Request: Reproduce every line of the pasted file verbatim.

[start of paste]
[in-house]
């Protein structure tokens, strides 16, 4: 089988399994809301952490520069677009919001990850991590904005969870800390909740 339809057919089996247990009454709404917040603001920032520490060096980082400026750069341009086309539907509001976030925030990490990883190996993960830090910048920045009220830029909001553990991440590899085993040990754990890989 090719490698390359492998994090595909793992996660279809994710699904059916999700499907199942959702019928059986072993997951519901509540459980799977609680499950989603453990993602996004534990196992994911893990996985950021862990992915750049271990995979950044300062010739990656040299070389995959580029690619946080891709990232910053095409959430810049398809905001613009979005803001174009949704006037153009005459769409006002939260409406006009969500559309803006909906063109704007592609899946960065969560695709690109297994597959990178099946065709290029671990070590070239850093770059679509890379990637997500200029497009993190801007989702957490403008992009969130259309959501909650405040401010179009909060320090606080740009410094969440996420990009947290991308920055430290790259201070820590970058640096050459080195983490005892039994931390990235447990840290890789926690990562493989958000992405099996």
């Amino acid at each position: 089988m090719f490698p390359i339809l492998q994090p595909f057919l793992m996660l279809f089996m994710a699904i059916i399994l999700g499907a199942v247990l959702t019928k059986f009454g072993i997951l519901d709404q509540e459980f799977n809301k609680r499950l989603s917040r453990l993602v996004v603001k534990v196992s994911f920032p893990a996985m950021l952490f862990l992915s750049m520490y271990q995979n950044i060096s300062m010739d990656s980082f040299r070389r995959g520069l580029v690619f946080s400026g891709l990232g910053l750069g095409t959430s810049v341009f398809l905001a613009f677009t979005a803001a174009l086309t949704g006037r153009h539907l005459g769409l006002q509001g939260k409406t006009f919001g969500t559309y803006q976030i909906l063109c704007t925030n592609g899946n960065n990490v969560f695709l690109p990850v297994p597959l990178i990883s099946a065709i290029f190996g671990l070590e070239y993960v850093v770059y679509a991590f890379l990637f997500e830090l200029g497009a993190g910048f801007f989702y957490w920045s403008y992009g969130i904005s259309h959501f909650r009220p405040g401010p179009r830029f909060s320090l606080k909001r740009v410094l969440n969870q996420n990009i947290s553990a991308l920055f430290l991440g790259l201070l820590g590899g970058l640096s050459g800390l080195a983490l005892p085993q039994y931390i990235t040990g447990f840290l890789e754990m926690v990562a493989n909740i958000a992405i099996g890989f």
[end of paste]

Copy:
[in-house]
């Protein structure tokens, strides 16, 4: 089988399994809301952490520069677009919001990850991590904005969870800390909740 339809057919089996247990009454709404917040603001920032520490060096980082400026750069341009086309539907509001976030925030990490990883190996993960830090910048920045009220830029909001553990991440590899085993040990754990890989 090719490698390359492998994090595909793992996660279809994710699904059916999700499907199942959702019928059986072993997951519901509540459980799977609680499950989603453990993602996004534990196992994911893990996985950021862990992915750049271990995979950044300062010739990656040299070389995959580029690619946080891709990232910053095409959430810049398809905001613009979005803001174009949704006037153009005459769409006002939260409406006009969500559309803006909906063109704007592609899946960065969560695709690109297994597959990178099946065709290029671990070590070239850093770059679509890379990637997500200029497009993190801007989702957490403008992009969130259309959501909650405040401010179009909060320090606080740009410094969440996420990009947290991308920055430290790259201070820590970058640096050459080195983490005892039994931390990235447990840290890789926690990562493989958000992405099996």
């Amino acid at each position: 089988m090719f490698p390359i339809l492998q994090p595909f057919l793992m996660l279809f089996m994710a699904i059916i399994l999700g499907a199942v247990l959702t019928k059986f009454g072993i997951l519901d709404q509540e459980f799977n809301k609680r499950l989603s917040r453990l993602v996004v603001k534990v196992s994911f920032p893990a996985m950021l952490f862990l992915s750049m520490y271990q995979n950044i060096s300062m010739d990656s980082f040299r070389r995959g520069l580029v690619f946080s400026g891709l990232g910053l750069g095409t959430s810049v341009f398809l905001a613009f677009t979005a803001a174009l086309t949704g006037r153009h539907l005459g769409l006002q509001g939260k409406t006009f919001g969500t559309y803006q976030i909906l063109c704007t925030n592609g899946n960065n990490v969560f695709l690109p990850v297994p597959l990178i990883s099946a065709i290029f190996g671990l070590e070239y993960v850093v770059y679509a991590f890379l990637f997500e830090l200029g497009a993190g910048f801007f989702y957490w920045s403008y992009g969130i904005s259309h959501f909650r009220p405040g401010p179009r830029f909060s320090l606080k909001r740009v410094l969440n969870q996420n990009i947290s553990a991308l920055f430290l991440g790259l201070l820590g590899g970058l640096s050459g800390l080195a983490l005892p085993q039994y931390i990235t040990g447990f840290l890789e754990m926690v990562a493989n909740i958000a992405i099996g890989f």